Judge cleared of misconduct after calling racist thug a ‘bit of a c—‘ – Daily Telegraph

Posted January 10th, 2017 in complaints, disciplinary procedures, judges, news, racism, trials by sally

‘A judge who called a racist thug a “bit of a c—” after he launched a foul-mouthed tirade at her has been cleared of misconduct.’

Full story

Daily Telegraph, 9th January 2017

Source: www.telegraph.co.uk

Woman deceived by undercover officer accuses police of delaying lawsuit – The Guardian

‘A woman who is suing police after discovering that she had a sexual relationship with an undercover officer has accused police of using a variety of delaying tactics to obstruct her legal action.’

Full story

The Guardian, 19th December 2016

Source: www.guardian.co.uk

Supreme court Brexit hearing: 10 things we learned – The Guardian

‘From the royal prerogative and Henry VIII clause to what makes lawyers laugh – and how to interpret a judge’s choice of tie.’

Full story

The Guardian, 8th December 2016

Source: www.guardian.co.uk

Russell Square stabbings: Zakaria Bulhan ‘fit to stand trial’ – BBC News

Posted December 9th, 2016 in fitness to plead, mental health, news, trials by sally

‘A man charged with murdering a US tourist and wounding five other people in a knife attack in central London has been deemed fit to stand trial.’

Full story

BBC News, 8th December 2016

Source: www.bbc.co.uk

Lawyer urges supreme court to throw out Brexit case after article 50 vote – The Guardian

Posted December 9th, 2016 in constitutional law, news, parliament, prerogative powers, Supreme Court, trials by sally

‘The supreme court has been urged to throw out a momentous legal challenge to the government’s powers to trigger Brexit, with Downing Street lawyers claiming parliament’s support for exiting the EU was conclusively demonstrated this week.’

Full story

The Guardian, 8th December 2016

Source: www.guardian.co.uk

Royal prerogative takes centre stage as supreme court Brexit case opens – The Guardian

‘Theresa May’s plan to implement Brexit without the authorisation of a vote in parliament would be “a contemporary necessity” rather than a misuse of outdated ancient royal powers, the attorney general said at the start of the most keenly awaited constitutional law case in recent memory.’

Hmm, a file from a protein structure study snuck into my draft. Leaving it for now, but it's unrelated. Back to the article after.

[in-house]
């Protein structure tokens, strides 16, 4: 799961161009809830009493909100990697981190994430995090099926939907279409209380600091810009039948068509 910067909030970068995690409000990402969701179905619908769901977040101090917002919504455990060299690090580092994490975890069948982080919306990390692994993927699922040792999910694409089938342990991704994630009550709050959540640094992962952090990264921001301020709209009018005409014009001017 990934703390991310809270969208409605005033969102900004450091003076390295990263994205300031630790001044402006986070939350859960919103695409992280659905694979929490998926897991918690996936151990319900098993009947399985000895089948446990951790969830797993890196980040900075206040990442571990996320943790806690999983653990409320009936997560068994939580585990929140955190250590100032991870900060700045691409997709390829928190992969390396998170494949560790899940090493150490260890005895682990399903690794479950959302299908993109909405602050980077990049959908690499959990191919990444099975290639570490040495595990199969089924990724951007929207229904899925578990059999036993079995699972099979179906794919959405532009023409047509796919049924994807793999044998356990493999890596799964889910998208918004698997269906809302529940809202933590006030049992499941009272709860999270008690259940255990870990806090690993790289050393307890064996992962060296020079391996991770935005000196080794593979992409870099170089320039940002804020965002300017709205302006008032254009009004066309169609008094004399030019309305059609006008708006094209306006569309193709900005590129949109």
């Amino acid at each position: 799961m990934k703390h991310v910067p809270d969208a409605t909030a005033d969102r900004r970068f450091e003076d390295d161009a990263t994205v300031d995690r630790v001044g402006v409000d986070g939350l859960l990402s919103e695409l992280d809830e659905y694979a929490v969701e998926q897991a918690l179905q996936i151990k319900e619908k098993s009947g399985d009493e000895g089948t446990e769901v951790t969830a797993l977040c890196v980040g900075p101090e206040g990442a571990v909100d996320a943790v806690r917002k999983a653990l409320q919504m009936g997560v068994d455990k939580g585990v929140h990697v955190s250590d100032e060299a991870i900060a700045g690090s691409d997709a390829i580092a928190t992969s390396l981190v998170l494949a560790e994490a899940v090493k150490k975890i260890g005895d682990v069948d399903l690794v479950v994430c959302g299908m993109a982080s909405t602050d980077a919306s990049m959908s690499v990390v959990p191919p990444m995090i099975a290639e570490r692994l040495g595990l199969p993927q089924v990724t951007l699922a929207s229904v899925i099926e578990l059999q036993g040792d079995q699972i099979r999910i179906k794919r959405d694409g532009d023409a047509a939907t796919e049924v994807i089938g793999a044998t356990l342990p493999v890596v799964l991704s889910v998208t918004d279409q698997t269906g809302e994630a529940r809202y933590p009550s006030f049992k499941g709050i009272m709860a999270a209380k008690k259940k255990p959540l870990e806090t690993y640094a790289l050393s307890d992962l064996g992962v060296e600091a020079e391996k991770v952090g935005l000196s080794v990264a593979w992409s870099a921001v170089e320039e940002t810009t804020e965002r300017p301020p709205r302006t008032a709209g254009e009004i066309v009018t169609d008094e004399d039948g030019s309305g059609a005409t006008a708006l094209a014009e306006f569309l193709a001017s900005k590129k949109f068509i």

Full story

The Guardian, 5th December 2016

Source: www.guardian.co.uk

Mother who stamped daughter to death appeals conviction because her lawyer was interrupted by judge – The Independent

Posted December 1st, 2016 in appeals, child cruelty, judges, news, trials by sally

‘A mother who was jailed for life after stamping to death her 21-month-old daughter has launched an appeal against her conviction.’

Full story

The Independent, 1st December 2016

Source: www.independent.co.uk

Orgreave files reveal concern trial collapse could warrant inquiry – The Guardian

Posted November 22nd, 2016 in documents, government departments, inquiries, miners, news, police, trials by sally

‘Home Office files, including a 1985 memo to Margaret Thatcher, released after public inquiry ruled out last month.’

Full story

The Guardian, 21st November 2016

Source: www.guardian.co.uk

Magistrate court cases take a week longer to complete – BBC News

Posted November 17th, 2016 in appeals, courts, delay, magistrates, news, trials by sally

‘A victim’s charity says growing court delays are damaging “the public’s confidence in the criminal justice system”.’

Full story

BBC News, 17th November 2016

Source: www.bbc.co.uk

Attorney General to defend Brexit legal challenge – Attorney General’s Office

Posted September 29th, 2016 in attorney general, brexit, EC law, press releases, referendums, trials by tracey

‘The Attorney General Jeremy Wright QC MP, James Eadie QC, Jason Coppel QC, Tom Cross and Christopher Knight have been named as the counsel who will ask the High Court to reject a claim that legal obstacles stand in the way of Government giving effect to the referendum result and triggering Article 50.’

Full press reelase

Attorney General’s Office, 28th September 2016

Source: www.gov.uk/ago

Courts reform gives stronger protection for victims and witnesses – Ministry of Justice

‘Vulnerable victims and witnesses will no longer have to appear in court under new plans to roll out pre-trial evidence sessions.’

Full press release

Ministry of Justice, 15th September 2016

Source: www.gov.uk/government/organisations/ministry-of-justice